State television in Egypt says the leadership of the ruling National Democratic Party has resigned, including Gamal Mubarak, the son of the embattled leader.
Earlier reports from the Al Aribya TV station and other news agencies that Hosni Mubarak had also resigned as head of the NDP have proved to be false.
The new secretary general of the party is Hossam Badrawi, seen as a member of the liberal wing of the party.
The Reuters news agency quoted a party official who said that even if Hosni Mubarak resigned from the party it would not affect his position as president. “These are two different positions,” the official said.
The outgoing leaders include secretary general Safwat el-Sherif, 77, who has been powerful in the Egyptian establishment since the 1960s and is a pillar of the old guard. Sherif is also speaker of the upper house of parliament.
Without a place in the leadership, Gamal Mubarak would no longer qualify as the party’s presidential candidate under the existing constitution.
President Mubarak himself bears the title of NDP president and state television did not say that had changed. The outgoing leadership make up the five-man core committee in the party. The other members are Zakaria Azmi, Mubarak’s chief of staff, NDP spokesman Ali el-Din Hilal and steel magnate Ahmed Ezz, who had already resigned a few days after the outbreak of the popular uprising against Mubarak.
The party was one of the main targets of the uprising and its headquarters near Tahrir Square was gutted by fire during the protests.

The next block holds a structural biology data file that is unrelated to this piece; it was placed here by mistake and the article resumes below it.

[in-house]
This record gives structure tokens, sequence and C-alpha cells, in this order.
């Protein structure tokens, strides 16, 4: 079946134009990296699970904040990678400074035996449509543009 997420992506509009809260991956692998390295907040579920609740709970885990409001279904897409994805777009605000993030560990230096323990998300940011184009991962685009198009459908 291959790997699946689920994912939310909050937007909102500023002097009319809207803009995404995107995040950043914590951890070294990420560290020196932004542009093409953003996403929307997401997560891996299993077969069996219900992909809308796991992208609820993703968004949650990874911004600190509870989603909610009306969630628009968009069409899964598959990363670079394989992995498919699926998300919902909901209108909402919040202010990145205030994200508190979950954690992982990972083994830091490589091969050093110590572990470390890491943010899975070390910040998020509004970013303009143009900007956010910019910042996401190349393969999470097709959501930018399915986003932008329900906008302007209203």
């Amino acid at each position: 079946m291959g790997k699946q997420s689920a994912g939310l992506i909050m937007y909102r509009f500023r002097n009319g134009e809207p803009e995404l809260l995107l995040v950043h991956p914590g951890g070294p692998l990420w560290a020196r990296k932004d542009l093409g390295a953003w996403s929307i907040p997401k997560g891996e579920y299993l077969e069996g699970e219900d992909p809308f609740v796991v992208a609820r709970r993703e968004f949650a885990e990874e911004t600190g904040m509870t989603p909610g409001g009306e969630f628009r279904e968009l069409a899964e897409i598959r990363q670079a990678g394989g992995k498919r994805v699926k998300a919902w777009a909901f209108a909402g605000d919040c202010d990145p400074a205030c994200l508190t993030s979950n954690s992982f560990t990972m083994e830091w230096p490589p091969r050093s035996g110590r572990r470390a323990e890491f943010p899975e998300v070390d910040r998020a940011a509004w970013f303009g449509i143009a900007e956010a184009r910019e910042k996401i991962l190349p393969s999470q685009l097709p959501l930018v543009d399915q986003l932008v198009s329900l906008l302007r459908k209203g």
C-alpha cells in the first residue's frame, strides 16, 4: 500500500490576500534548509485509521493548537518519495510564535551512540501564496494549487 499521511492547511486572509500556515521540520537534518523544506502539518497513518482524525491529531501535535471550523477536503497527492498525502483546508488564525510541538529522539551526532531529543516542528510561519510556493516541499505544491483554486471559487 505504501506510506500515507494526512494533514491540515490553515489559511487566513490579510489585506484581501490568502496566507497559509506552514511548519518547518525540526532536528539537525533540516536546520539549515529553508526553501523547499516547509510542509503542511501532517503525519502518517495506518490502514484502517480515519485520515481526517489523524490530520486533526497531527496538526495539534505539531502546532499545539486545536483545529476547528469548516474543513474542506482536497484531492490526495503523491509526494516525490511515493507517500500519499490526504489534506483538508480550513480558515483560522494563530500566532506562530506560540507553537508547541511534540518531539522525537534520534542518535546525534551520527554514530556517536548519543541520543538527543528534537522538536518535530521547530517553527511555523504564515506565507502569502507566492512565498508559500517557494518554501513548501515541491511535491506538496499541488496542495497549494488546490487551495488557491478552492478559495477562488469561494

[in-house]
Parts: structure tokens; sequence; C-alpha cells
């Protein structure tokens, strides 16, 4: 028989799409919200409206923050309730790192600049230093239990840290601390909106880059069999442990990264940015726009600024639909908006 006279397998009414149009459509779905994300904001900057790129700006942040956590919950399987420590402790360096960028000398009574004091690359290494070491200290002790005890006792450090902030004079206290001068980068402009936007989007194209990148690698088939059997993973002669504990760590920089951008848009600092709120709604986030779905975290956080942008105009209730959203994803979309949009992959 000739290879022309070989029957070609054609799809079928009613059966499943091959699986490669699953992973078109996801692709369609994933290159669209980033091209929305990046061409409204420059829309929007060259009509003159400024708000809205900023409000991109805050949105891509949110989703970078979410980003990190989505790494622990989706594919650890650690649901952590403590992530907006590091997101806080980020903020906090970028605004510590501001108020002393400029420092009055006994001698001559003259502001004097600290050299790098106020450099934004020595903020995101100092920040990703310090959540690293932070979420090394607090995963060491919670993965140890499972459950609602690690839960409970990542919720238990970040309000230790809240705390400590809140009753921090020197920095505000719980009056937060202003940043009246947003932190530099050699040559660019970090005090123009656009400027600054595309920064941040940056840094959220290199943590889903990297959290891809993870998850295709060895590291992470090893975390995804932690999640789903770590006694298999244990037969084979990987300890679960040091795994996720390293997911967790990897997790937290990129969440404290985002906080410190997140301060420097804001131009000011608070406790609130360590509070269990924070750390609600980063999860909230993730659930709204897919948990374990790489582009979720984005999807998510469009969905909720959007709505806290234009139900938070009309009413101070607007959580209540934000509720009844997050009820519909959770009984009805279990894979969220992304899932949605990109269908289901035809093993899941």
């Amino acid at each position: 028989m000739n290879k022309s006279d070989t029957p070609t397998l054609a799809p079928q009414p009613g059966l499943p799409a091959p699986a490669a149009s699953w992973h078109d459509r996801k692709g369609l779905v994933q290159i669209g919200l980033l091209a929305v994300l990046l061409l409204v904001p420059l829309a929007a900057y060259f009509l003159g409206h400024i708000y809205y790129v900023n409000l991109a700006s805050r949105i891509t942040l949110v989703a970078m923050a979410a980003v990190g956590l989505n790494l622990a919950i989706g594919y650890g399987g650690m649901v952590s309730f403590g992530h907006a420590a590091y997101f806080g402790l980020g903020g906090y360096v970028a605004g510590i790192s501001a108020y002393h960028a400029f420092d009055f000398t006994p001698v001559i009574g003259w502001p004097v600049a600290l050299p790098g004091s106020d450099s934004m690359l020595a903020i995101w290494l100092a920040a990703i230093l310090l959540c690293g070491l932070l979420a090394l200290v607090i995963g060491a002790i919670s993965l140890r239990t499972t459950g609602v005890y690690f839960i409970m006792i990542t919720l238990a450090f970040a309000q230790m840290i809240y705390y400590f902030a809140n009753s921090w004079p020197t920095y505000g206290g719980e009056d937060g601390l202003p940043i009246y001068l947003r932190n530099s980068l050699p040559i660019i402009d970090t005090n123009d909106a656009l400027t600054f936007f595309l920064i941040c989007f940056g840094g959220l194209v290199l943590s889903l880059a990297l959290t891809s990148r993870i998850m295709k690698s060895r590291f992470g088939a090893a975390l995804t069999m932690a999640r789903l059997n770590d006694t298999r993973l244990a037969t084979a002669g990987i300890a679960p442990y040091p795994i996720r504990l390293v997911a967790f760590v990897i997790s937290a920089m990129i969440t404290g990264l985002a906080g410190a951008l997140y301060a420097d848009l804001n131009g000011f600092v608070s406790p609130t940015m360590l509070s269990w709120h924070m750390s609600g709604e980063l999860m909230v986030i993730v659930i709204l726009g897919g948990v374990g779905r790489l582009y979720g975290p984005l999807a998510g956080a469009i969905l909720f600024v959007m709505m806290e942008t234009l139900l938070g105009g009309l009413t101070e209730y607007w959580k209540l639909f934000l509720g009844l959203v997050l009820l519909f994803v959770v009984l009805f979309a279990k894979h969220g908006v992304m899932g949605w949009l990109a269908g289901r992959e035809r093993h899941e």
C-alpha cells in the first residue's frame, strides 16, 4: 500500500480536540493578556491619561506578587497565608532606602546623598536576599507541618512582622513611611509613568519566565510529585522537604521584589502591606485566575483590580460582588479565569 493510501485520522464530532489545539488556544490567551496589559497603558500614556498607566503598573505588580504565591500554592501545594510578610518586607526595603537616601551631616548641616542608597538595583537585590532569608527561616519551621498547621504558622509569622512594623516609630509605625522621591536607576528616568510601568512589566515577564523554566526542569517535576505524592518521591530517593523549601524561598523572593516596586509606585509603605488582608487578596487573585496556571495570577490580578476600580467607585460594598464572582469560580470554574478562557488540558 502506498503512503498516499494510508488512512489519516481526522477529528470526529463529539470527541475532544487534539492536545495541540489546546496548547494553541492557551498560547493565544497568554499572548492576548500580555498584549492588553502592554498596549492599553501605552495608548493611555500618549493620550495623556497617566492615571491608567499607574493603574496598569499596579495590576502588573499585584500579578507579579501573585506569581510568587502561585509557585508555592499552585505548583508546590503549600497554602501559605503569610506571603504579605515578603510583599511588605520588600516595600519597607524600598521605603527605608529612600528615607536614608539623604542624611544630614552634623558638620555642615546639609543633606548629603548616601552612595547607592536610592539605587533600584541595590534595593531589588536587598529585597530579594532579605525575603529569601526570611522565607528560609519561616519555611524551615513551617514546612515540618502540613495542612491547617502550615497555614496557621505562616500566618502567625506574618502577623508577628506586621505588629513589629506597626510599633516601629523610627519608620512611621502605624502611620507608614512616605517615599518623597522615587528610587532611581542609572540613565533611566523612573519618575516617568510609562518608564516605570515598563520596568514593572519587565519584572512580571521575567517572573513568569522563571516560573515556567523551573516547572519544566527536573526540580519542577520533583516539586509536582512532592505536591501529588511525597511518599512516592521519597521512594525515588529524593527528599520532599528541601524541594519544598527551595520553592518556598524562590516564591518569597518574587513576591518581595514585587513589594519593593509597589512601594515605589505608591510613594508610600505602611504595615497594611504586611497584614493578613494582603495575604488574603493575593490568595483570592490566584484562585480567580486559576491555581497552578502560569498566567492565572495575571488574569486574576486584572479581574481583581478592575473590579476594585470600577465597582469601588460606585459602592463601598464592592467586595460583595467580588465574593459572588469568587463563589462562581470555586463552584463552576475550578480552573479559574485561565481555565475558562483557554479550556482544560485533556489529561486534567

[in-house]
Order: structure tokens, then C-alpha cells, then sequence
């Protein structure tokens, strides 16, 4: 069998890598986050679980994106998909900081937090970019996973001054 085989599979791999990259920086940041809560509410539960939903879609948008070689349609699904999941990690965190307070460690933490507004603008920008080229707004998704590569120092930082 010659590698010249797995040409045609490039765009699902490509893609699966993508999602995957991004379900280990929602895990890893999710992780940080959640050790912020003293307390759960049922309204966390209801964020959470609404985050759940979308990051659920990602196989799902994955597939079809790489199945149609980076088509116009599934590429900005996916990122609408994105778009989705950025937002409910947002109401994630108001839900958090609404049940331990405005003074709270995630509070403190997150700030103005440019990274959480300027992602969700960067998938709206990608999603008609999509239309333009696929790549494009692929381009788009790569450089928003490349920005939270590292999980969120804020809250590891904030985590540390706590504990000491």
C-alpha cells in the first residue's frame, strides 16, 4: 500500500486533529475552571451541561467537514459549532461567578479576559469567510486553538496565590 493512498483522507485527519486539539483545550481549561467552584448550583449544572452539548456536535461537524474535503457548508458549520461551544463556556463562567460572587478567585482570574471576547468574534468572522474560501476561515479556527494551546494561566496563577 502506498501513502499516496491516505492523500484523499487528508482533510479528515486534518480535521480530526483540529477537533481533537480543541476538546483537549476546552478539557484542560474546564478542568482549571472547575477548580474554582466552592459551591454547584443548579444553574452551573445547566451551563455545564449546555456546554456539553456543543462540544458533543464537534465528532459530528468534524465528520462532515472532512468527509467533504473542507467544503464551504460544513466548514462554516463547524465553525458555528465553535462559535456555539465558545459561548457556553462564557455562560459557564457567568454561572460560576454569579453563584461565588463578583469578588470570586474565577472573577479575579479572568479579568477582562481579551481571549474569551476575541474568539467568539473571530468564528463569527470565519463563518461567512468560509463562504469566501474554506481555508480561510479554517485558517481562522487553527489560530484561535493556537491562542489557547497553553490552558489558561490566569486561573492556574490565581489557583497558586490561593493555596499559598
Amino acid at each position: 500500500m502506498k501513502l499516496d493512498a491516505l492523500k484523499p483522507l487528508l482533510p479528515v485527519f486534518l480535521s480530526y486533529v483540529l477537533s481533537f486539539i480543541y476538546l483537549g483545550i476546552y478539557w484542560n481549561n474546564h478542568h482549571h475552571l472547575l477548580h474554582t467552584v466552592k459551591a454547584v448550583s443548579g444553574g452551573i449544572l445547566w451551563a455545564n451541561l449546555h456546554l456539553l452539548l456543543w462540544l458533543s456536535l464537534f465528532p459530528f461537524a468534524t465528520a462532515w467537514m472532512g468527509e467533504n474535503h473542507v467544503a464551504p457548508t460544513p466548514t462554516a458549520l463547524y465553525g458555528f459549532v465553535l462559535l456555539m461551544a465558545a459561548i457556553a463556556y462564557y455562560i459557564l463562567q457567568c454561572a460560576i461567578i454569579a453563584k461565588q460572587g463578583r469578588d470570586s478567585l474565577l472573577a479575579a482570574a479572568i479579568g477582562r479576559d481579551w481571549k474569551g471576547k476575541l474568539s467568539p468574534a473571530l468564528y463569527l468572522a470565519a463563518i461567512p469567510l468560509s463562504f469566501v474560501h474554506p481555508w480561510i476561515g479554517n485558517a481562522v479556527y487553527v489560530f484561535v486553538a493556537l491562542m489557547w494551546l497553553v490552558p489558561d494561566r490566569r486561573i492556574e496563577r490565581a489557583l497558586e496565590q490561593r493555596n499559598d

This is the 12th day of protest on the streets of Cairo and other Egyptian cities and the two sides remain locked in opposition. The widespread violence for now has disappeared along with most of the pro-Mubarak supporters, but thousands of anti-government supporters remain in Tahrir Square, and Hosni Mubarak remains in office.
With the exception of some isolated incidents, the guns, stones and sticks are gone, replaced by banners, chanting, speeches and tents – an indication of the determination of those seeking the president’s removal, before any negotiations take place.
The suggestion that President Hosni Mubarak could stay on in a symbolic role and hand over power to the Vice-President, Omar Suleiman, seems to be fading away. The main opposition leaders are not going along with it, and there are reportedly constitutional obstacles.
But if it is less tense on the streets, the political exchanges are becoming more direct. While most of the West is still calling for an immediate and peaceful transition to an alternative government, Egypt’s largest Arab neighbour, Saudi Arabia, has called the protests In Egypt, Tunisia and elsewhere, a plot by enemies of Islam to spread instability in the Arab world.
Meanwhile, the U.S Secretary of State Hiliary Clinton says the Middle East is facing a “perfect storm” of unrest. She says regional leaders must quickly enact real democratic reforms or risk even greater instability.